film review: Bright Star

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Bright star, would I were steadfast as thou art–
Not in lone splendour hung aloft the night
And watching, with eternal lids apart,
Like nature’s patient, sleepless Eremite,
The moving waters at their priestlike task
Of pure ablution round earth’s human shores,
Or gazing on the new soft-fallen mask
Of snow upon the mountains and the moors–
No–yet still steadfast, still unchangeable,
Pillow’d upon my fair love’s ripening breast,
To feel for ever its soft fall and swell,
Awake for ever in a sweet unrest,
Still, still to hear her tender-taken breath,
And so live ever–or else swoon to death.

–John Keats

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Bright Star, written and directed by Jane Campion (The Piano) is wondrously languid, romantic and exquisitely filmed. It tells the story of the tender and tragic love affair between poet John Keats (Ben Whishaw) and his muse and love Fanny Brawne (Abbie Cornish) as told through her eyes. She lives with her mother and two younger siblings. Quite popular among men, Fanny is known as a flirt and yet has not settled into marriage like many of her peers. Love seems much more important to Fanny than money. Fanny meets Keats when he and his boorish benefactor, Charles Brown (Paul Schneider), rent rooms at Fanny’s family home. At first, she’s unsure about Keats and even the value of poetry. She reads his first book of poems and finds that the young man has some promise. Fanny is an independent woman, for that era, who needs no man to be happy yet finds the love of her life right in her own home, right under her own roof. Fanny expresses her artistic sensibility through beautiful, elaborate dresses with detailing such as pleats or a “triple mushroom collar.” Perhaps this is why she and Keats strike up a harmonious connection. The more time the two spend together, the more fond they grow of each other. Unfortunately, Keats has no fortune and makes no money from his poetry.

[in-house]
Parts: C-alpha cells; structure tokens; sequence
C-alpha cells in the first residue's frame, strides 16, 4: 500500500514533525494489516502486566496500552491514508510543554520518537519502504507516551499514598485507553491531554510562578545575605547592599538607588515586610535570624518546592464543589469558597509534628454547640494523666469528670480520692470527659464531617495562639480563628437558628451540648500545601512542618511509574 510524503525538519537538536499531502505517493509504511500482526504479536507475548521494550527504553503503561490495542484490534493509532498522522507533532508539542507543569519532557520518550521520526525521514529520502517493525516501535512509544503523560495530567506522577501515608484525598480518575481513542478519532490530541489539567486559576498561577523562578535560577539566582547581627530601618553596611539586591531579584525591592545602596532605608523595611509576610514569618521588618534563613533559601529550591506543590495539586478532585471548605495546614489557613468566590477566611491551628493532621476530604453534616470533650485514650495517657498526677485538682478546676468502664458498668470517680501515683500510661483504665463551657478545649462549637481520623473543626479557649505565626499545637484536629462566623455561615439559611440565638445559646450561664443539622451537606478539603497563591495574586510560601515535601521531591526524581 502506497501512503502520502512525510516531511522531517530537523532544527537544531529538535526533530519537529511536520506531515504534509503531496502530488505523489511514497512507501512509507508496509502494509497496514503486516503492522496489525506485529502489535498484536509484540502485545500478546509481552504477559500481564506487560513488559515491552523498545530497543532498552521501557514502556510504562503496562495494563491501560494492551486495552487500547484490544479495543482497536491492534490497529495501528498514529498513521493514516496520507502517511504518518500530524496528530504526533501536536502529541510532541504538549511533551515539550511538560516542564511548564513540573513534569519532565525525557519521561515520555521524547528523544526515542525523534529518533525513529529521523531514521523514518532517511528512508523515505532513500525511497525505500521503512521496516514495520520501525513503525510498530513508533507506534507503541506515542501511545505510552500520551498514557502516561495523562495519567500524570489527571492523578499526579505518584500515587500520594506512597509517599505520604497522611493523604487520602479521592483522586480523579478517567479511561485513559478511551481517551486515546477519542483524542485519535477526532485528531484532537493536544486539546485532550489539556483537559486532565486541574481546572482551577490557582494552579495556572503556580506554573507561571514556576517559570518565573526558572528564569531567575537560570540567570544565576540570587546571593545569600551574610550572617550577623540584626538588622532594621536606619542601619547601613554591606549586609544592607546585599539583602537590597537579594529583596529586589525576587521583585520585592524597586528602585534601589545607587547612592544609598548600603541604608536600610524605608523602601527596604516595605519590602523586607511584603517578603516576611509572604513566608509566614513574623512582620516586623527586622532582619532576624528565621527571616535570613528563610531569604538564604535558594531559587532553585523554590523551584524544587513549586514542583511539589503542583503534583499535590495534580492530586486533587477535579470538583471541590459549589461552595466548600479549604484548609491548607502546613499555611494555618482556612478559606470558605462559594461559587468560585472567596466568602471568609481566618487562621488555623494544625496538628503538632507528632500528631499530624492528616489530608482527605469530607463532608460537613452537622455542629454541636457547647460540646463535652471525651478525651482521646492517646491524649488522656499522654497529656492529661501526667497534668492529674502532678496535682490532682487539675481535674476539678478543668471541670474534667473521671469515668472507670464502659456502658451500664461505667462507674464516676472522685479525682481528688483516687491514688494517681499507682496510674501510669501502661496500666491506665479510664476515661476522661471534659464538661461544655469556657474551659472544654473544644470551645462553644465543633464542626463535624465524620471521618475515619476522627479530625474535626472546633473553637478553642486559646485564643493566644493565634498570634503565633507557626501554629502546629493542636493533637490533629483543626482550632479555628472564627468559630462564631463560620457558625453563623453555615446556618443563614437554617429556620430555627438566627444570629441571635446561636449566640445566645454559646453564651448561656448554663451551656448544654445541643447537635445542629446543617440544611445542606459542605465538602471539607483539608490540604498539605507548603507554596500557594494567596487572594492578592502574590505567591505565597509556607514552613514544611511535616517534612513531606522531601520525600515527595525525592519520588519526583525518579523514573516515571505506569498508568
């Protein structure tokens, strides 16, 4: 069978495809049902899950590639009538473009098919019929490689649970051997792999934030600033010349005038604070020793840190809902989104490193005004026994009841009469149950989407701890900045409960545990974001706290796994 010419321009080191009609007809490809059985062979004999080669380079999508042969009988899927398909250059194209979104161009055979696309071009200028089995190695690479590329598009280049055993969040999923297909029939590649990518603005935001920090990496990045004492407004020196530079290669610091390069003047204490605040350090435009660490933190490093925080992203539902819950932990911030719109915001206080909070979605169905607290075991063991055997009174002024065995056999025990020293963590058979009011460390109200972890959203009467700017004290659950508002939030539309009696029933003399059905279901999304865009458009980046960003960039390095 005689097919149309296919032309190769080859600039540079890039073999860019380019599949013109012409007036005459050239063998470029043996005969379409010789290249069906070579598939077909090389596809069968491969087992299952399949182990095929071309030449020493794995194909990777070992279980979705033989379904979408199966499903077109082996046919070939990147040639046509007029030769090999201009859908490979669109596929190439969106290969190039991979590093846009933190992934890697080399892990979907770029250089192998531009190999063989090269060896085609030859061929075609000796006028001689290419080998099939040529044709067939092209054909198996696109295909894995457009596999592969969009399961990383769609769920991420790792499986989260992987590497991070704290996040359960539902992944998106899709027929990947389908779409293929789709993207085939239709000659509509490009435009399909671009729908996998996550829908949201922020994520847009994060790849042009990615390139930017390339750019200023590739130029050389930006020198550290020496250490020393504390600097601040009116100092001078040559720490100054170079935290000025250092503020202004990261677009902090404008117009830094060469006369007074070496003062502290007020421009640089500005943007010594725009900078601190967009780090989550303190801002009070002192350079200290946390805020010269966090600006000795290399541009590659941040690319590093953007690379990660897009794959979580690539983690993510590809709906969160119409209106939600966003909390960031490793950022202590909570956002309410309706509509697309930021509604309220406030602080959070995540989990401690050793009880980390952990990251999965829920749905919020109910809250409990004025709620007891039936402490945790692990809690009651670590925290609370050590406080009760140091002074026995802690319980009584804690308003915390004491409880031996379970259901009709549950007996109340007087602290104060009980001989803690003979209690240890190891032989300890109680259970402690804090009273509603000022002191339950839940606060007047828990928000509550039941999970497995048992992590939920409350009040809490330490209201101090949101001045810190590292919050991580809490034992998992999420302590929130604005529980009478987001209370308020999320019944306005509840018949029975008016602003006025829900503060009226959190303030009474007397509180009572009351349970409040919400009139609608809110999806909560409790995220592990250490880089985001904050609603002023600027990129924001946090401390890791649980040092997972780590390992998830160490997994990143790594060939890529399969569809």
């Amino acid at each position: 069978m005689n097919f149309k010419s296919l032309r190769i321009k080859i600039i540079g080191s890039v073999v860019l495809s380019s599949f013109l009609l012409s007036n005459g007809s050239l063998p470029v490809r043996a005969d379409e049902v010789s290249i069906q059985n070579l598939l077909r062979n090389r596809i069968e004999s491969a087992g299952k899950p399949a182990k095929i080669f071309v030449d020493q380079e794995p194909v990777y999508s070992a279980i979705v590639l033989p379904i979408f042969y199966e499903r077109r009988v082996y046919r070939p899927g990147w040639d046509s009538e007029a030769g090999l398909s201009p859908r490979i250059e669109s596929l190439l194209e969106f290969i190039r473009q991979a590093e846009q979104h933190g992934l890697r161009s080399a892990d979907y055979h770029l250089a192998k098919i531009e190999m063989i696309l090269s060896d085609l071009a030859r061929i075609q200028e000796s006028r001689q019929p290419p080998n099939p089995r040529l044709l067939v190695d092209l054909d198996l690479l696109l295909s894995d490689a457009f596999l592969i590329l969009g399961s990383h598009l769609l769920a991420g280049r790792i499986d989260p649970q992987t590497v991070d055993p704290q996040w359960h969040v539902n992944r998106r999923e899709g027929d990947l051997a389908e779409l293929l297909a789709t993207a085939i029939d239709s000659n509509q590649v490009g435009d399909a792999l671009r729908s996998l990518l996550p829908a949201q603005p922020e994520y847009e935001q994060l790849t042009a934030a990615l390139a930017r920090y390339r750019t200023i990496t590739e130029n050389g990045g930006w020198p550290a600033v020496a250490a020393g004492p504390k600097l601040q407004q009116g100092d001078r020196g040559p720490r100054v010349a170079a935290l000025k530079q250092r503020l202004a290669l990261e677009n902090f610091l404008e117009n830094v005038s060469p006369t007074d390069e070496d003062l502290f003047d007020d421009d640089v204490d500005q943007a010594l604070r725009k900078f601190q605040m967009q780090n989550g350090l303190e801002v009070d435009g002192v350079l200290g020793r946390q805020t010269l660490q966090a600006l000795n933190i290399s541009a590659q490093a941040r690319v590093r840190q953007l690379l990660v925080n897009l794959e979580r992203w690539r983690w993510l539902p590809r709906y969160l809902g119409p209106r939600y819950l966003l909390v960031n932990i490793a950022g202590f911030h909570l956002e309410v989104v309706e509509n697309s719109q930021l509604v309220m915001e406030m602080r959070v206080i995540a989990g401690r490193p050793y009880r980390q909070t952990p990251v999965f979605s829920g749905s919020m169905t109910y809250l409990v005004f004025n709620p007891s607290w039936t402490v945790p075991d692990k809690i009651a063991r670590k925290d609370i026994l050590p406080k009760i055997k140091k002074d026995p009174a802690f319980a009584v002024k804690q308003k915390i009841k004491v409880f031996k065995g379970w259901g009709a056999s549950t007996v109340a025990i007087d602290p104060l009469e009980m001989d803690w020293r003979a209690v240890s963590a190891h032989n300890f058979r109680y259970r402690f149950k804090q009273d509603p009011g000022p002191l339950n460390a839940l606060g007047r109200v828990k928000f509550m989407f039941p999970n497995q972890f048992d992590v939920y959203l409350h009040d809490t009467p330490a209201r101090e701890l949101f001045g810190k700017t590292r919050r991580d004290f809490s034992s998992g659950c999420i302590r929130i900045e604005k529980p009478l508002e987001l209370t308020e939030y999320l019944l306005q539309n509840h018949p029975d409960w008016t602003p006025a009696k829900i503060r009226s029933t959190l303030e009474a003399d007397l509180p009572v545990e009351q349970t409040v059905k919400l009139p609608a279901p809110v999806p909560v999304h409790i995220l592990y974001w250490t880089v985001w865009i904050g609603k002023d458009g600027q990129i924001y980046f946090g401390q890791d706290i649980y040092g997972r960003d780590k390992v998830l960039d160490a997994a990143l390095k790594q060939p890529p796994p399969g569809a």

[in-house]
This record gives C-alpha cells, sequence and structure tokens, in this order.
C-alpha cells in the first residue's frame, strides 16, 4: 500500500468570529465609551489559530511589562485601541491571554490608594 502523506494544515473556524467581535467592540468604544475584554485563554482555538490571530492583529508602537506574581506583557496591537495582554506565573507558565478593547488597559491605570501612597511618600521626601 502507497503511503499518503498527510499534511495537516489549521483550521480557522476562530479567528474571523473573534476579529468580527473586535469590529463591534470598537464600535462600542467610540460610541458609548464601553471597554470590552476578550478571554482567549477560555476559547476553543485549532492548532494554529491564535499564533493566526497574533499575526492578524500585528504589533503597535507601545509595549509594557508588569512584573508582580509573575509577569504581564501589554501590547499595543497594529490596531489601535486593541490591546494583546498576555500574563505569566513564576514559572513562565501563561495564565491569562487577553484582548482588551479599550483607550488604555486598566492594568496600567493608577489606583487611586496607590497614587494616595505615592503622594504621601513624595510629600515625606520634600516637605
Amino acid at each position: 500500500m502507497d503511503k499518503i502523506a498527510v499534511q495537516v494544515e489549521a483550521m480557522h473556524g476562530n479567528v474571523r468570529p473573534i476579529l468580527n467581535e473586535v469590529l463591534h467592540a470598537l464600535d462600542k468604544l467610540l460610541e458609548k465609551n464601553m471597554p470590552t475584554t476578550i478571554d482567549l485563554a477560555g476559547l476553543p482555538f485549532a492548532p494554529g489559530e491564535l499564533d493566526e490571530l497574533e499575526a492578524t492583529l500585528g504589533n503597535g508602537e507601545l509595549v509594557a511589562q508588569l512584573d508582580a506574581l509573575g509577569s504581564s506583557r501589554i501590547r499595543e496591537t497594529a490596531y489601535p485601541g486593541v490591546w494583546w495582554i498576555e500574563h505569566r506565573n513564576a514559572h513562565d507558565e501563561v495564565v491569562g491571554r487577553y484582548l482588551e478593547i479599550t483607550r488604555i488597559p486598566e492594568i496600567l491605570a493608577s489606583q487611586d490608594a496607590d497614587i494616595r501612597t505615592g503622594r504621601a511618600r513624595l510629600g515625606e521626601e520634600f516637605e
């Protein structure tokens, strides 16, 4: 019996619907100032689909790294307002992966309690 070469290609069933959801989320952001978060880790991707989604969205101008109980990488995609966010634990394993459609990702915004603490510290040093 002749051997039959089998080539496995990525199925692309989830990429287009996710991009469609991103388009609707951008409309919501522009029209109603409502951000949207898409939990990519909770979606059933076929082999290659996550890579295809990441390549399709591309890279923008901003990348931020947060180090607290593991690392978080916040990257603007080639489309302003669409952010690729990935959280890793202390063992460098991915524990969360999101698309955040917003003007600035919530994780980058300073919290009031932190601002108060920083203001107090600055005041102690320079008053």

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In Bright Star, Abbie Cornish, (Stop Loss) portrays nearly every emotion and it is a revelatory and devastatingly stunning performance.  Fanny alternates between being achingly supportive and gently provocative. She remains extremely devoted to her family (her younger brother and sister often accompany Keats and Fanny on outings) despite the courtship. Their pure and honest love gently grows and the bond between the two becomes powerful and enviable. In his portrayal of Keats, Whishaw (Brideshead Revisited) turns in an introspective, yet commanding performance. His Keats is eyes and voice and empathy. Cornish and Whishaw have simmering chemistry. Campion has created an idyllic, artistic film which appears as beautiful as a watercolor painting. Each scene is so carefully executed and painstakingly acted that the audience shares in Fanny’s genuine journey with Keats. Bright Star is a serene, perfectly crafted film about the power of love.

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